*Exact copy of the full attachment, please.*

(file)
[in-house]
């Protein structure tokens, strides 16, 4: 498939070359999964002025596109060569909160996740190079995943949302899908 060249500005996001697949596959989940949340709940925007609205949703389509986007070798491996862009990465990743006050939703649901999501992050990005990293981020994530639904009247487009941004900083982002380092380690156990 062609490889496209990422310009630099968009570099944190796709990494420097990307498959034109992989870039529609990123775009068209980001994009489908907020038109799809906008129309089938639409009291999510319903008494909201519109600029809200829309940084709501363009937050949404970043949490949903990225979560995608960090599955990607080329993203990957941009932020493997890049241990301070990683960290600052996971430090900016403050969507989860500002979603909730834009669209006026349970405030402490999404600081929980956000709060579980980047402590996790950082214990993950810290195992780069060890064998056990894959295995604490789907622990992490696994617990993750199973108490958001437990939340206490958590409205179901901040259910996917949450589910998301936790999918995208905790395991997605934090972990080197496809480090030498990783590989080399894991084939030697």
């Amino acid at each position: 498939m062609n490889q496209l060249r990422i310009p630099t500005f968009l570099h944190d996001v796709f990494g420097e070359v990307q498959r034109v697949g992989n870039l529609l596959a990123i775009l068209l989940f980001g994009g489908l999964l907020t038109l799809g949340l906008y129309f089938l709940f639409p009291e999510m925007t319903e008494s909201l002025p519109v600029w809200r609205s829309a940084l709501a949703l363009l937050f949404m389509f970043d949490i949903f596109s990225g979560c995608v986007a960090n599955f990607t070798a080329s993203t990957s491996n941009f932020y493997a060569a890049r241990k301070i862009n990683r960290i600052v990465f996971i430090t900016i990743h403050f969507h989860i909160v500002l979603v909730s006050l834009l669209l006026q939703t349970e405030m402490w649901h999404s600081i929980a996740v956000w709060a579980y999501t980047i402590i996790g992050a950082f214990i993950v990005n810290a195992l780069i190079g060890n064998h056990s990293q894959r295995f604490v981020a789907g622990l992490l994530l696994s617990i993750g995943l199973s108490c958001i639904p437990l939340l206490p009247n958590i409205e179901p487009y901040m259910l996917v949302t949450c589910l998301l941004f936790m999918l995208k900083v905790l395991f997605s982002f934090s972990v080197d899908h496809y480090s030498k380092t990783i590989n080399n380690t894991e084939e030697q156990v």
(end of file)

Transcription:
[in-house]
């Protein structure tokens, strides 16, 4: 498939070359999964002025596109060569909160996740190079995943949302899908 060249500005996001697949596959989940949340709940925007609205949703389509986007070798491996862009990465990743006050939703649901999501992050990005990293981020994530639904009247487009941004900083982002380092380690156990 062609490889496209990422310009630099968009570099944190796709990494420097990307498959034109992989870039529609990123775009068209980001994009489908907020038109799809906008129309089938639409009291999510319903008494909201519109600029809200829309940084709501363009937050949404970043949490949903990225979560995608960090599955990607080329993203990957941009932020493997890049241990301070990683960290600052996971430090900016403050969507989860500002979603909730834009669209006026349970405030402490999404600081929980956000709060579980980047402590996790950082214990993950810290195992780069060890064998056990894959295995604490789907622990992490696994617990993750199973108490958001437990939340206490958590409205179901901040259910996917949450589910998301936790999918995208905790395991997605934090972990080197496809480090030498990783590989080399894991084939030697």
């Amino acid at each position: 498939m062609n490889q496209l060249r990422i310009p630099t500005f968009l570099h944190d996001v796709f990494g420097e070359v990307q498959r034109v697949g992989n870039l529609l596959a990123i775009l068209l989940f980001g994009g489908l999964l907020t038109l799809g949340l906008y129309f089938l709940f639409p009291e999510m925007t319903e008494s909201l002025p519109v600029w809200r609205s829309a940084l709501a949703l363009l937050f949404m389509f970043d949490i949903f596109s990225g979560c995608v986007a960090n599955f990607t070798a080329s993203t990957s491996n941009f932020y493997a060569a890049r241990k301070i862009n990683r960290i600052v990465f996971i430090t900016i990743h403050f969507h989860i909160v500002l979603v909730s006050l834009l669209l006026q939703t349970e405030m402490w649901h999404s600081i929980a996740v956000w709060a579980y999501t980047i402590i996790g992050a950082f214990i993950v990005n810290a195992l780069i190079g060890n064998h056990s990293q894959r295995f604490v981020a789907g622990l992490l994530l696994s617990i993750g995943l199973s108490c958001i639904p437990l939340l206490p009247n958590i409205e179901p487009y901040m259910l996917v949302t949450c589910l998301l941004f936790m999918l995208k900083v905790l395991f997605s982002f934090s972990v080197d899908h496809y480090s030498k380092t990783i590989n080399n380690t894991e084939e030697q156990v």